Local children attend DAAP art classes
When you think of preschoolers taking an art class, you might picture rough scribbles on a cartoon-like page or paste oozing out from the edges of cutouts stuck on construction paper. Whether or not such tools are appropriate for tykes in the Saturday Art Program at the College of Design, Architecture, Art and Planning doesn’t matter, because that is not the focus.
DAAP-education students who teach the classes are less concerned about the means used than about teaching concepts — such as "collaboration and critical thinking skills for investigating their world," explains Nandita Sheth, a graduate assistant who organized this year’s program. No one is teaching such multi-syllabic words to the distracted 4-year-olds, but the 20-somethings realize that statement sums up their goal.
What the younger pupils do understand is that their classes are fun, and they get to work with friends who may be quite different from the ones in their own classrooms.
For many years, DAAP’s Visual Arts Education Program has conducted the six-week program for pre-kindergarteners through high school students. This year, about 90 children were divided into approximately 10 classrooms, according to their ages. Teachers were assigned to each classroom. To accommodate diversity, multiple scholarships were awarded to low-income children who no longer had arts programs at their own schools.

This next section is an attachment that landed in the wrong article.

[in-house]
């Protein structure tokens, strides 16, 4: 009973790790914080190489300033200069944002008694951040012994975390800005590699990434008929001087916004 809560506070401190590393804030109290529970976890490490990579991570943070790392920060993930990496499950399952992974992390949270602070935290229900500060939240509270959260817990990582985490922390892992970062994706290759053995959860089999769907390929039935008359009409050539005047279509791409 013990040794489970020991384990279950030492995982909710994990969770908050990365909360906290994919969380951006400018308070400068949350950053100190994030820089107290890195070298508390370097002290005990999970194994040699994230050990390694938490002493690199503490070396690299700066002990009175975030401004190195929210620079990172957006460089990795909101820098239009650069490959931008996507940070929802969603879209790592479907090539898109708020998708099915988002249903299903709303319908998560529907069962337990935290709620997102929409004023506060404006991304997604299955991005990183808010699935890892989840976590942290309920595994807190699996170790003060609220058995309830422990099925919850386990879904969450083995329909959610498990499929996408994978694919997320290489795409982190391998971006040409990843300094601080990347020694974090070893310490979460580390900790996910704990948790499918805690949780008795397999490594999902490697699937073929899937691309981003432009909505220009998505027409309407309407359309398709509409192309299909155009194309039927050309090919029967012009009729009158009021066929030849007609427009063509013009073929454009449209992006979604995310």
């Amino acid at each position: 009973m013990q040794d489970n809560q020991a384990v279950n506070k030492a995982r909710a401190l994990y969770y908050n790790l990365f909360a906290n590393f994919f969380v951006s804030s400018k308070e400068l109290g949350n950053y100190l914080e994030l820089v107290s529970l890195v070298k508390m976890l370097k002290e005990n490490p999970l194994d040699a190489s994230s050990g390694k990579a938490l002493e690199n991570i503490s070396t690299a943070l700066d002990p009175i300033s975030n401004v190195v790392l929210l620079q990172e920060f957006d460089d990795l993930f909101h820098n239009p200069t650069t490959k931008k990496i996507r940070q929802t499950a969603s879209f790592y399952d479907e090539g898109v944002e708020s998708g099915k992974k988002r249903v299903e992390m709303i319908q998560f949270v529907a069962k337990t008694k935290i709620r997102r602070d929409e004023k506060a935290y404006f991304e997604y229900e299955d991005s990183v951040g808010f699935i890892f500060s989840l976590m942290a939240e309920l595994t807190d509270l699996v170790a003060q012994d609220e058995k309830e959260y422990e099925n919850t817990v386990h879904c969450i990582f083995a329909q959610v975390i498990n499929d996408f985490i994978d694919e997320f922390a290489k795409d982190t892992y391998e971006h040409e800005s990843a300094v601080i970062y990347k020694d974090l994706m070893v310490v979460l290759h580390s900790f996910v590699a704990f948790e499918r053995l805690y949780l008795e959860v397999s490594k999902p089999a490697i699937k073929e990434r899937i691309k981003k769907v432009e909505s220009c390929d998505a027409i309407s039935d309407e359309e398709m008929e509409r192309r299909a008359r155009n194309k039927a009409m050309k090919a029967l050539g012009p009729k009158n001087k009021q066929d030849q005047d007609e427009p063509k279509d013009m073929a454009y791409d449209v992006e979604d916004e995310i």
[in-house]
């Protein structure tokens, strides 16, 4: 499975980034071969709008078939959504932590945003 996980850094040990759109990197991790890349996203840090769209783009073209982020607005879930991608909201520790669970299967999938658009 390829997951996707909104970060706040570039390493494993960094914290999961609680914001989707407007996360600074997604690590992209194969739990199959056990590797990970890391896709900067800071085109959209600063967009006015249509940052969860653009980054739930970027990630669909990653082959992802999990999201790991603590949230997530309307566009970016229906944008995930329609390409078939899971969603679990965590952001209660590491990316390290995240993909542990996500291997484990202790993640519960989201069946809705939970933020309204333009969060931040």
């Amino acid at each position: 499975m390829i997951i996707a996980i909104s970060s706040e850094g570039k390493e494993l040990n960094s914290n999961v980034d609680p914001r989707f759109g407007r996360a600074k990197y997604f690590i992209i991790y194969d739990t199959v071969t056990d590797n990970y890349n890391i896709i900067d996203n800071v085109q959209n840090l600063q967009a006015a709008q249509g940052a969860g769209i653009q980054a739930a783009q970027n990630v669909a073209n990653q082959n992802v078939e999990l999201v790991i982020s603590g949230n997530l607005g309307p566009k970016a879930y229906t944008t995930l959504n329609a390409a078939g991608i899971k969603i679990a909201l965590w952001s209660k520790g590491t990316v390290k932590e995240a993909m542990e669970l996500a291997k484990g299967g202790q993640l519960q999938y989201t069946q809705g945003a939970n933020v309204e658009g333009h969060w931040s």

Last year, the demand was so great that the School of Art began offering the program twice a year, explains Emily Paolucci, the school’s program coordinator. In fact registrations have already begun for the next session, Jan. 25 to March 1, 10:00 to noon.
Sheth, the GA for Kristopher Holland, the director of DAAP’s art-education licensure program, has been thrilled with the results. “This is about visual arts,” she says. “Everything you do today is visual, so the kids need ways to understand those images and make sense of them — and not be controlled by them.
“The pre-K classes were so cute. We worked on ideas of diversity, so each week the class contributed to the same art project by adding another layer. The children understood that things change when you add on to it, but it still looked good.
“They responded to it very well,” she continues, “because it related to their real world and it was very relevant to them.
“People think of an artist as lone genius who comes up with ideas all by himself. But it’s not like that. We live in a collaborative world.”
She calls the program a “unique opportunity” for both the younger students and the DAAP students who learn so much by working with the children. The experience is helpful as the college students prepare for licensure as teachers.
The $75 cost of registration only covers the school’s cost for supplies for both the classes and the closing exhibition, she adds. No one receives any compensation for teaching.
The last Saturday of the session is a public exhibition of their artistic results, located on campus at the Aronoff Center’s fifth floor grand staircase. The children pictured here had their exhibition on Nov. 16, 2013.
At that exhibit, Sheth explained that the DAAP students were torn between two opposing emotions — glad that they were to get their Saturday's back, but also sad to bid their students farewell. Parents said that was the mixed emotion they all wanted to see in their children's teachers.
LINK: DAAP's Saturday Art Program.